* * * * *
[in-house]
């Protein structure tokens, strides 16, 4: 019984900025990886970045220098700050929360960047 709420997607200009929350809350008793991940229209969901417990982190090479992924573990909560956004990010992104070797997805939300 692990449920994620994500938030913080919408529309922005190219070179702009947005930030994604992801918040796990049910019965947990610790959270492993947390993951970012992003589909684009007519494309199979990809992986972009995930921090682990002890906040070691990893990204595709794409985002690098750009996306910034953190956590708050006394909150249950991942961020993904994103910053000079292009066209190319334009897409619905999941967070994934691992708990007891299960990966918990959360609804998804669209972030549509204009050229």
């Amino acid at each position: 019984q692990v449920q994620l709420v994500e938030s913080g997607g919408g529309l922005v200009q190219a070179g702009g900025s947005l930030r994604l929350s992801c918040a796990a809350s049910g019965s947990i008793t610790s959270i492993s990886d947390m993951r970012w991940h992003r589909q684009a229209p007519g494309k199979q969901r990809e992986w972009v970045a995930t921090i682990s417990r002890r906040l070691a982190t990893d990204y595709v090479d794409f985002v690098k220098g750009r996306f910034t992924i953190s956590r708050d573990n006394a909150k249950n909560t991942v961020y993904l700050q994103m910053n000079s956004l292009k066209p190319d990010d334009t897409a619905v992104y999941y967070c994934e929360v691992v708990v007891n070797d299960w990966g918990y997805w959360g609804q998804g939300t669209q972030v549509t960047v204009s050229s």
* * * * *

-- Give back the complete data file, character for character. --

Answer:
[in-house]
């Protein structure tokens, strides 16, 4: 019984900025990886970045220098700050929360960047 709420997607200009929350809350008793991940229209969901417990982190090479992924573990909560956004990010992104070797997805939300 692990449920994620994500938030913080919408529309922005190219070179702009947005930030994604992801918040796990049910019965947990610790959270492993947390993951970012992003589909684009007519494309199979990809992986972009995930921090682990002890906040070691990893990204595709794409985002690098750009996306910034953190956590708050006394909150249950991942961020993904994103910053000079292009066209190319334009897409619905999941967070994934691992708990007891299960990966918990959360609804998804669209972030549509204009050229």
């Amino acid at each position: 019984q692990v449920q994620l709420v994500e938030s913080g997607g919408g529309l922005v200009q190219a070179g702009g900025s947005l930030r994604l929350s992801c918040a796990a809350s049910g019965s947990i008793t610790s959270i492993s990886d947390m993951r970012w991940h992003r589909q684009a229209p007519g494309k199979q969901r990809e992986w972009v970045a995930t921090i682990s417990r002890r906040l070691a982190t990893d990204y595709v090479d794409f985002v690098k220098g750009r996306f910034t992924i953190s956590r708050d573990n006394a909150k249950n909560t991942v961020y993904l700050q994103m910053n000079s956004l292009k066209p190319d990010d334009t897409a619905v992104y999941y967070c994934e929360v691992v708990v007891n070797d299960w990966g918990y997805w959360g609804q998804g939300t669209q972030v549509t960047v204009s050229s």